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Can Regionalization of Care Reduce Socioeconomic Disparities in Breast Cancer Survival?

Authors
  • Nattinger, Ann B.1, 2, 3
  • Rademacher, Nicole3
  • McGinley, Emily L.2, 3
  • Bickell, Nina A.1, 4
  • Pezzin, Liliana E.1, 3, 5
  • 1 Department of Medicine
  • 2 Center for Advancing Population Science
  • 3 Medical College of Wisconsin, Milwaukee, WI
  • 4 Icahn School of Medicine at Mount Sinai, New York, NY
  • 5 Institute for Health and Equity, Milwaukee, WI
Type
Published Article
Journal
Medical Care
Publisher
Lippincott Williams & Wilkins
Publication Date
Nov 16, 2020
Volume
59
Issue
1
Pages
77–81
Identifiers
DOI: 10.1097/MLR.0000000000001456
PMID: 33201083
PMCID: PMC7737859
Source
PubMed Central
Keywords
License
Green

Abstract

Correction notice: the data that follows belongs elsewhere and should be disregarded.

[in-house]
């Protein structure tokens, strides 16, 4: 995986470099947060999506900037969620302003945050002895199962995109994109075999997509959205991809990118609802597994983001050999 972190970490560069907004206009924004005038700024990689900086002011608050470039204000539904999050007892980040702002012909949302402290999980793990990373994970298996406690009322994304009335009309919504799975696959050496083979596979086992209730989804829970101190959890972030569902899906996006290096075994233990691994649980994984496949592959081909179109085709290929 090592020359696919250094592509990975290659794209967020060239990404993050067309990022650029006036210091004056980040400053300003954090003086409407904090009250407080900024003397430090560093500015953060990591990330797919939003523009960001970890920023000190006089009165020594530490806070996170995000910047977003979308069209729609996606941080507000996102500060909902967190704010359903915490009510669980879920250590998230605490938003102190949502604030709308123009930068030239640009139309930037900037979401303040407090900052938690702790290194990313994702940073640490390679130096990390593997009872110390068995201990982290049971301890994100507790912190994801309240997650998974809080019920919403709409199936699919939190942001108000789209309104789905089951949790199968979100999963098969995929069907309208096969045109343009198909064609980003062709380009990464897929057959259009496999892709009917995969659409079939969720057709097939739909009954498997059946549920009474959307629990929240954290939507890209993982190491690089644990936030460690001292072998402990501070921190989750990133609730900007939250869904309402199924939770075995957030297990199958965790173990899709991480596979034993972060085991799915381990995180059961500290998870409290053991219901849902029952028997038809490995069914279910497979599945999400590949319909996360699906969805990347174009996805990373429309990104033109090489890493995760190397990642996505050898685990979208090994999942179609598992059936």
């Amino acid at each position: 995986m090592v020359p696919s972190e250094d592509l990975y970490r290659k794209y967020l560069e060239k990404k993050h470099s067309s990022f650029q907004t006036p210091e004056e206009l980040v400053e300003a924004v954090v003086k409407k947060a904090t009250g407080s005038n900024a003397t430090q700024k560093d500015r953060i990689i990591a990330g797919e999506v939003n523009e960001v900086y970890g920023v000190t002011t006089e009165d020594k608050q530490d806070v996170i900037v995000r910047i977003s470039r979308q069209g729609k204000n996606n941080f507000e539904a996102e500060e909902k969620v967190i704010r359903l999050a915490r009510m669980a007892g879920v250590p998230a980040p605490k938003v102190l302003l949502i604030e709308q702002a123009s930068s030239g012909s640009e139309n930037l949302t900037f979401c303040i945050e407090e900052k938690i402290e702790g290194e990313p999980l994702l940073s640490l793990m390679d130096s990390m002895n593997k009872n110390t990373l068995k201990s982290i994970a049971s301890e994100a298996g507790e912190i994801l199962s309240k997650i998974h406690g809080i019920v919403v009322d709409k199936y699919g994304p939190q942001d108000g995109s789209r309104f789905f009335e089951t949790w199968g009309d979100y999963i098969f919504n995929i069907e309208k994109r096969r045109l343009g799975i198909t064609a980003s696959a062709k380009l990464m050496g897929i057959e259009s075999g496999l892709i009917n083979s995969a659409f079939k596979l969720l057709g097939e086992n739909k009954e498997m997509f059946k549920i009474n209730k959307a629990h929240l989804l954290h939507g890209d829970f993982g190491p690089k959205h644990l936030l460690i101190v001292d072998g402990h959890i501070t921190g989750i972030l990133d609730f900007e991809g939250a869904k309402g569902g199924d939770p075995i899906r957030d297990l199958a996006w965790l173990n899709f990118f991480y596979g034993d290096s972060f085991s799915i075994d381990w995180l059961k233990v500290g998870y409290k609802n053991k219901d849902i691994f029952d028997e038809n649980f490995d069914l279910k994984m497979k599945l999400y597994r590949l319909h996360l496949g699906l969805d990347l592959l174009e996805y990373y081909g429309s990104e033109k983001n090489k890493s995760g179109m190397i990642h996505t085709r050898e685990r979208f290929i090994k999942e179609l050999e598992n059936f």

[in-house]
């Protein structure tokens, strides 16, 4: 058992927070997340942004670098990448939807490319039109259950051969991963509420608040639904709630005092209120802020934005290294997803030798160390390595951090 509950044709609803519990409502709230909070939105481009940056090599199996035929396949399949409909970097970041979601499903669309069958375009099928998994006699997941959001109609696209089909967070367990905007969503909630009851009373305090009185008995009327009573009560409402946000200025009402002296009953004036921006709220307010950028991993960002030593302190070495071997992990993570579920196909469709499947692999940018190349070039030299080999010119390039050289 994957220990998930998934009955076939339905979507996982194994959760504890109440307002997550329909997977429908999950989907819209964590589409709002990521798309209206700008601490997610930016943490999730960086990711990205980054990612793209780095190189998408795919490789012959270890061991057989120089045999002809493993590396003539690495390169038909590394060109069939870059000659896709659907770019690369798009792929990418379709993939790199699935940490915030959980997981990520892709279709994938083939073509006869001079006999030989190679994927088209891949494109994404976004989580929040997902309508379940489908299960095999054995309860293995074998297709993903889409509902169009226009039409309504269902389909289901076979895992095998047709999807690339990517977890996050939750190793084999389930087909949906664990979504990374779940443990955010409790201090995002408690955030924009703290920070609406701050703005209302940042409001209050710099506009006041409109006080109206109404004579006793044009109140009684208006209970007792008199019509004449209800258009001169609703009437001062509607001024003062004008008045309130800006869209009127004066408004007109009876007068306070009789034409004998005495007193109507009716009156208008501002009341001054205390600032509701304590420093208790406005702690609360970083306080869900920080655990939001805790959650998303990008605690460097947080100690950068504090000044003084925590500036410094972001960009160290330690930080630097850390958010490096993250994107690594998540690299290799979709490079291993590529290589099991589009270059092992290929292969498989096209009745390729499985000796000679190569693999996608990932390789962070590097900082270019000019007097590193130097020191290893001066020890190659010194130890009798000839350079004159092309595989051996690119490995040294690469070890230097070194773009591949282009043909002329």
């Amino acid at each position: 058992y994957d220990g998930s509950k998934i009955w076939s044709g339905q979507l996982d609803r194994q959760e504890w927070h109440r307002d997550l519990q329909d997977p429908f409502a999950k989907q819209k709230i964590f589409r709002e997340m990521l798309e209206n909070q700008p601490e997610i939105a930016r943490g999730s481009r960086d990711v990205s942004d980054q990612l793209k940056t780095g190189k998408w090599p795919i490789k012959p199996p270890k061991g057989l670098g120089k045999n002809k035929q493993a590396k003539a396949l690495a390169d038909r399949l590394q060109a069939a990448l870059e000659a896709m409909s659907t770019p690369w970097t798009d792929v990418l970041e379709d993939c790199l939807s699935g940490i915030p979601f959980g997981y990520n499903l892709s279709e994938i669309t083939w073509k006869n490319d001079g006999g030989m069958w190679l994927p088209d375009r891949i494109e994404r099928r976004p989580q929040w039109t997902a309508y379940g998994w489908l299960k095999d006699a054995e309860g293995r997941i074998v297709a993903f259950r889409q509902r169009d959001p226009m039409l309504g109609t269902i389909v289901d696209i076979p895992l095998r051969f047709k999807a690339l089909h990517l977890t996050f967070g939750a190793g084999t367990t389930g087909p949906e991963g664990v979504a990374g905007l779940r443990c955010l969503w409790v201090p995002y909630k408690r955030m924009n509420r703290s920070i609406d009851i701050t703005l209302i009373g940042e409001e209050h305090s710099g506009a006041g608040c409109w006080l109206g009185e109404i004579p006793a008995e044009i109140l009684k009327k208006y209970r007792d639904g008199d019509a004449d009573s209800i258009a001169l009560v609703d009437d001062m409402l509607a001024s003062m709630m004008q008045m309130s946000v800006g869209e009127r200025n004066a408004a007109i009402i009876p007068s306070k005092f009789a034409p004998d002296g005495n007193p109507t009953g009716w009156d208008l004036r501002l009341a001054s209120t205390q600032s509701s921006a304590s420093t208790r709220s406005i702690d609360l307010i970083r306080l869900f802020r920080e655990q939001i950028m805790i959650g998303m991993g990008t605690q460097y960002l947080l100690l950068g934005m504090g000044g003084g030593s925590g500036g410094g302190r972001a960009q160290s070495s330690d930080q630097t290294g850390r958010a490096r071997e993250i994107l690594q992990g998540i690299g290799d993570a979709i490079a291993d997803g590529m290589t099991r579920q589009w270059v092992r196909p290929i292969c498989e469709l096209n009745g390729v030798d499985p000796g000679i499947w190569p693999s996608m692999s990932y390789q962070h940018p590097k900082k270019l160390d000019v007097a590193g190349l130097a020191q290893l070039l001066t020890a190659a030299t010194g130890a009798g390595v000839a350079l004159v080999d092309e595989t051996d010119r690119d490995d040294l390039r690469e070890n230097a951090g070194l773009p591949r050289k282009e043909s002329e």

Background: Breast cancer patients of low socioeconomic status (SES) have worse survival than more affluent women and are also more likely to undergo surgery in low-volume facilities. Since breast cancer patients treated in high-volume facilities have better survival, regionalizing the care of low SES patients toward high-volume facilities might reduce SES disparities in survival. Objective: We leverage a natural experiment in New York state to examine whether a policy precluding payment for breast cancer surgery for New York Medicaid beneficiaries undergoing surgery in low-volume facilities led to reduced SES disparities in mortality. Research Design: A multivariable difference-in-differences regression analysis compared mortality of low SES (dual enrollees, Medicare-Medicaid) breast cancer patients to that of wealthier patients exempt from the policy (Medicare only) for time periods before and after the policy implementation. Subjects: A total of 14,183 Medicare beneficiaries with breast cancer in 2006–2008 or 2014–2015. Measures: All-cause mortality at 3 years after diagnosis and Medicaid status, determined by Medicare administrative data. Results: Both low SES and Medicare-only patients had better 3-year survival after the policy implementation. However, the decline in mortality was larger in magnitude among the low SES women than others, resulting in a 53% smaller SES survival disparity after the policy after adjustment for age, race, and comorbid illness. Conclusion: Regionalization of early breast cancer care away from low-volume centers may improve outcomes and reduce SES disparities in survival.

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